If the painfully confused and conflicted Philip of 1958 is almost despicable in his self-hate, at one point just before the intermission brutally raping Oliver with the love-hate emotions that almost all rapists embrace, at least he had an identity that might give him meaning and focus, even as it did not allow him his true being. And this early Philip, by the second act is determined to maintain that false and reassuring identity, even at the expense of a terrifying conversion therapy that forces him to entertain his fantasies between injections which lead to serious vomiting—despite the fact that his wife, in leaving, has given him the assurance that things will eventually be better.
      If the Olivers and Philips of 2008 are more comfortable with their true sexual natures, they are still unsure of how to express those selves and what they mean. Oliver is now as clinging to his actress friend Sylvia as the earlier Philip was to his wife. And it is she, who herself is entering in a new relationship that may result to a joyful marriage, who helps Oliver to perceive that if he is serious about a long-term relationship he must give up his own addiction to quick sexual pleasures and abuse.
      Campbell does not answer, fortunately, how any of these characters will finally find the love they need. But by play’s end, each has forgiven one another and themselves enough that we can imagine that Philip and Oliver may get back to together—that Oliver’s sleeping on Philip’s couch will lead eventually to again sharing Philip’s bed—and that Sylvia may find true love with her young Italian Mario.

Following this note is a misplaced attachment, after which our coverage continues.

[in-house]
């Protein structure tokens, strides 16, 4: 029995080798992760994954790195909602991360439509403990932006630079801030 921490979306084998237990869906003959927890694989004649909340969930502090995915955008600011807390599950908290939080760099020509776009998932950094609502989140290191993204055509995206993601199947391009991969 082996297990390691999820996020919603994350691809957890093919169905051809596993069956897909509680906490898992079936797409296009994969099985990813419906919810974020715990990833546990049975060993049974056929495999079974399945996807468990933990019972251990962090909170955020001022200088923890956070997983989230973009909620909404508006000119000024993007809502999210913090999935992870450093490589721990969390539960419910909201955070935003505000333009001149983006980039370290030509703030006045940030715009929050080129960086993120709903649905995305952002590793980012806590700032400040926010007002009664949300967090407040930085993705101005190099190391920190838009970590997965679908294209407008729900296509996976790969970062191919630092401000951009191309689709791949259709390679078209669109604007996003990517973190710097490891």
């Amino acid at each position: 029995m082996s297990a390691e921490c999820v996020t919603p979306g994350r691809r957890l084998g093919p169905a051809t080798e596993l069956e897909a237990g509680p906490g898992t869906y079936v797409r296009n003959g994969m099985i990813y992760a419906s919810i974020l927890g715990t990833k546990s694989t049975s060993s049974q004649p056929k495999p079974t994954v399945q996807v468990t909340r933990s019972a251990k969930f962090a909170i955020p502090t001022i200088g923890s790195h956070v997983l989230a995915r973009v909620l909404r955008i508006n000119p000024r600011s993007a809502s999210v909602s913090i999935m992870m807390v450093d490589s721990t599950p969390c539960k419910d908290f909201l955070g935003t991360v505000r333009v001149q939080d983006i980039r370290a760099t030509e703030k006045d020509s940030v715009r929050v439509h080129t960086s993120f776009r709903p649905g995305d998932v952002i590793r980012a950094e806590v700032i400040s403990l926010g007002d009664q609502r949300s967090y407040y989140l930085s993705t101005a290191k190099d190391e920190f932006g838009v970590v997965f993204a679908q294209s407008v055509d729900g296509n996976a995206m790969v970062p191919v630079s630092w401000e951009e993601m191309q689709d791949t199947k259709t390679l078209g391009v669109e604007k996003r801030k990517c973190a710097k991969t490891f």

The performances by all four actors (three playing two characters each, and Wilkas playing three figures) are superb, and Michael Arden’s direction is fluid and convincing. But despite this, the play is not a great one, often resorting to representing its figures as types rather than the truly confused beings they represent. And the general unhappiness of people in love seems to be a linking connection between all the play’s characters, a common stereotype of gay existence which I would like to see changed, even if it may be more interesting to be unhappy than relatively joyful living in one’s own skin.
     We know, moreover, that there were many brave gays, in both periods, who not only chose their own courses, such as Forester’s Maurice, but lived out long lives of satisfaction. Strangely, it is the simple-minded editor of a young men’s magazine, Peter, who expresses this in Campbell’s drama. Although totally straight and somewhat homophobic, Peter recounts his own “strange” connection to the gay world by describing the death by AIDS of his uncle when he as 12. His mother, who insisted he accompany her to the hospital to see the dying man, had never told her children about her brother’s sexual choice, but in the dying man’s eyes Peter realizes the joy and acceptance of his uncle’s life. Another elderly man, sitting nearby, smiles at Peter, and when the boy asks his mother why, he is told that the man, whose existence had never been mentioned, is his uncle’s long-time partner.
      Acceptance, forgiveness, and, yes, pride in one’s own being, however, are Campbell’s central concerns; and those issues are always worth reiterating, particularly given the long, long voyage it took for gays to feel at home in the societies in which  they exist. For most of the gays in the world, Campbell reminds us at one point, pain, isolation, and loneliness still remain the dominate modes of life.

Los Angeles, June 18, 2017